Thursday, July 14, 2011

5 Supplies Needed for a Pencil Portrait

Find out what are some of the standard drawing supplies needed in portrait drawings and what are they good for.
 1. Paper 

The quality of the drawing is given from the start by the paper you are using. The paper that contains no acid is best because it will not be yellowed in time and will better preserve your drawing. What I usually prefer is thicker paper because it is not only more resistant but it can also be more resistant when erasing a lot or applying heavier layers. Besides the thickness of the paper you can also choose the texture. A paper with a more pronounced texture will give you a rougher result and can take more graphite while the one with a polished surface gives a smooth result but wears out faster.

2. Pencil

Having figured out what is the right paper for your work, you will want to try out different pencils. There are a number of common used pencils. The graphite ones look like your average writing pencils but come with a variety of lead hardness that will influence the darkness of the mark they produce. The good part about graphite is that it can be handled easily it doesn’t smudge as much and can produce very fine details. The downside is that it can reflect a lot of light when it flattens the paper teeth. Another popular medium is charcoal. Due to its softness, charcoal can be very messy and you can end up ruining your drawing if not careful. Unlike graphite, the finished drawing tends to have a more dynamic look, with fewer details. A plus using charcoal is that you can achieve very dark tones and it does not reflect light as much as graphite, thus you can have a mat black.

 3.  Eraser

While you can use an ordinary eraser for deleting parts of your drawing, you will also want to try a different one, specially created for drawing. The kneaded eraser helps you pull the tones you want to lighten, without erasing the whole part, due to its sticky surface and malleable properties. You can do this by gently tapping the surface you want to adjust. One more important usage of this eraser is that you can mold it into a sharp tip and create tiny hair strings, or other fine details.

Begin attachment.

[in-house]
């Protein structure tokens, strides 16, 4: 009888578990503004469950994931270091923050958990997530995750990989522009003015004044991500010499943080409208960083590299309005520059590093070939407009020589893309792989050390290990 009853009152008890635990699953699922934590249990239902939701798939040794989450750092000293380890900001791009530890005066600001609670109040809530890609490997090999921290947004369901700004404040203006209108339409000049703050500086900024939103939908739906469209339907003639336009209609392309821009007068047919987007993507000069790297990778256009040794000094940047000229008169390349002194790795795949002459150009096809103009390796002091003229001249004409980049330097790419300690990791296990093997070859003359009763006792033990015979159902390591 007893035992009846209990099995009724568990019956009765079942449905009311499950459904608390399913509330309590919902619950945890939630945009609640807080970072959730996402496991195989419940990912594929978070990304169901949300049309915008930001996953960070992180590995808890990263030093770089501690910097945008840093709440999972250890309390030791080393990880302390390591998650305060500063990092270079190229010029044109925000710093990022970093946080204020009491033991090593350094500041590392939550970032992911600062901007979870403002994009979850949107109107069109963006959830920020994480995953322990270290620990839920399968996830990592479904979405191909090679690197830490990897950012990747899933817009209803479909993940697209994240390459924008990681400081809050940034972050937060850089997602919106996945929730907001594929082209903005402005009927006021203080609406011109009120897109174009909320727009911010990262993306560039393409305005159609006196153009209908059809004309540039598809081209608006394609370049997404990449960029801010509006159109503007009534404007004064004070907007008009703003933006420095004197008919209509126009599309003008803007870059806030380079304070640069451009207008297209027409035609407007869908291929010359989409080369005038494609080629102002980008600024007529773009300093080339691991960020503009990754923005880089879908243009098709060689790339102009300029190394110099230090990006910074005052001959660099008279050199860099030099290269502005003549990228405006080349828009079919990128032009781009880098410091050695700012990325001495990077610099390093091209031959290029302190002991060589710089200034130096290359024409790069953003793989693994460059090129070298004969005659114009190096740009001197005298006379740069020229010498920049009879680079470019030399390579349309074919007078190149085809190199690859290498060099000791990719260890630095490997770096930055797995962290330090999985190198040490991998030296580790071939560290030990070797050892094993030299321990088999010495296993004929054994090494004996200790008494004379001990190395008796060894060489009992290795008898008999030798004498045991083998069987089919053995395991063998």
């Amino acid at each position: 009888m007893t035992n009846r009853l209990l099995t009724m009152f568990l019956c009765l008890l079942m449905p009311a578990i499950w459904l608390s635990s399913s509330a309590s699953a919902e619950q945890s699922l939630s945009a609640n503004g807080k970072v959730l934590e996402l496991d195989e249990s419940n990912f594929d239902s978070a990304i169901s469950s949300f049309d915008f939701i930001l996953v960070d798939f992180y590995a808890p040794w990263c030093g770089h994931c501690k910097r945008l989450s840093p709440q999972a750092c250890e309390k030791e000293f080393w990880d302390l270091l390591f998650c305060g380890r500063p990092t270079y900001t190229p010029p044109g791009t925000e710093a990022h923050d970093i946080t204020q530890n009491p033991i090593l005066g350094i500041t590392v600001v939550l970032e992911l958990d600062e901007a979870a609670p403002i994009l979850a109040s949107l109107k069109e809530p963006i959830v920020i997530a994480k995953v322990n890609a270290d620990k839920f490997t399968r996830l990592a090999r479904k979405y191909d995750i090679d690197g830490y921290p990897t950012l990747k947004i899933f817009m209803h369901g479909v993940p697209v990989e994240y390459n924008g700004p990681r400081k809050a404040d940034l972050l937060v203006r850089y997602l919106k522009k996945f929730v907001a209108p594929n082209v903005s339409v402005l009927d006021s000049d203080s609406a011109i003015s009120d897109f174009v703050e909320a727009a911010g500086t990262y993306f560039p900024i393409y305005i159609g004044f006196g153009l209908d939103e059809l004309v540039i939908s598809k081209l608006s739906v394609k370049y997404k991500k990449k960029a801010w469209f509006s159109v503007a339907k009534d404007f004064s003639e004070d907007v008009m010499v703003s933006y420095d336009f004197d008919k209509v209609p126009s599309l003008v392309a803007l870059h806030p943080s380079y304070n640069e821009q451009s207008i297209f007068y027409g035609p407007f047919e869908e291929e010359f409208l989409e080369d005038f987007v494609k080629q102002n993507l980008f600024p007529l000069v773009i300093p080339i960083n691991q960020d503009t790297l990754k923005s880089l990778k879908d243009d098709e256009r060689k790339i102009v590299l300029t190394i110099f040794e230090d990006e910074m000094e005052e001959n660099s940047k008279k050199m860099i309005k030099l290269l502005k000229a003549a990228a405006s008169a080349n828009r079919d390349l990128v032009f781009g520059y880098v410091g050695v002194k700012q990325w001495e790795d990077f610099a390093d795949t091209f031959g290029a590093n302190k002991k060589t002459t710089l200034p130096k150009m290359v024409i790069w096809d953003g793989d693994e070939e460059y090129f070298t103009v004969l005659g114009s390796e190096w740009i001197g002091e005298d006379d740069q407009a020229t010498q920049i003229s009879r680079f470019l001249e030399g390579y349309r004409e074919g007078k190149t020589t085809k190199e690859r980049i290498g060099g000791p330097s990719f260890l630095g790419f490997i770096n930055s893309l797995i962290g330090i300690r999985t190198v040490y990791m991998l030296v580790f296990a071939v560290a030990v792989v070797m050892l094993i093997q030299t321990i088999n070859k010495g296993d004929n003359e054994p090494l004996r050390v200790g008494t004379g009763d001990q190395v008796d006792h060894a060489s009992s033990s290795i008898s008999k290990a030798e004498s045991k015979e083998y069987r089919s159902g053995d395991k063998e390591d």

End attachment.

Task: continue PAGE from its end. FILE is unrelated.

4. Blending tools 

If the traditional appearance of a pencil drawing is not suited to your taste, you can use blending stumps to give it a smoother look. For larger areas you can use soft tissues or pieces of cloth. This will give you a better transition between tones. You can either use blending after you have already covered the area, or use the blending material to pick up charcoal or graphite and draw directly on the white paper, thus blending at the same time. One example where you might want to blend you portrait is when you are drawing a baby. Babies have soft smooth skin and a rough portrait might give them the appearance of old and wrinkled skin. You can also use blending to achieve certain effect, such as a glowing effect in a fantasy drawing, the impression of clouds, smoke or mist.

 5. Fixative

As much as it is important to create a well drawn portrait, it is also vital to preserve it in the best possible conditions. Best way to do this is by getting a special fixative spray from a local art supplier. When buying your spray you should test it first on the type of paper and medium you are using before you apply it to a finished drawing, to make sure it is of quality and does no damage to your work. A good fixative should not leave any marks, keep the same colors and tones of your drawing and should not create a glossy layer.


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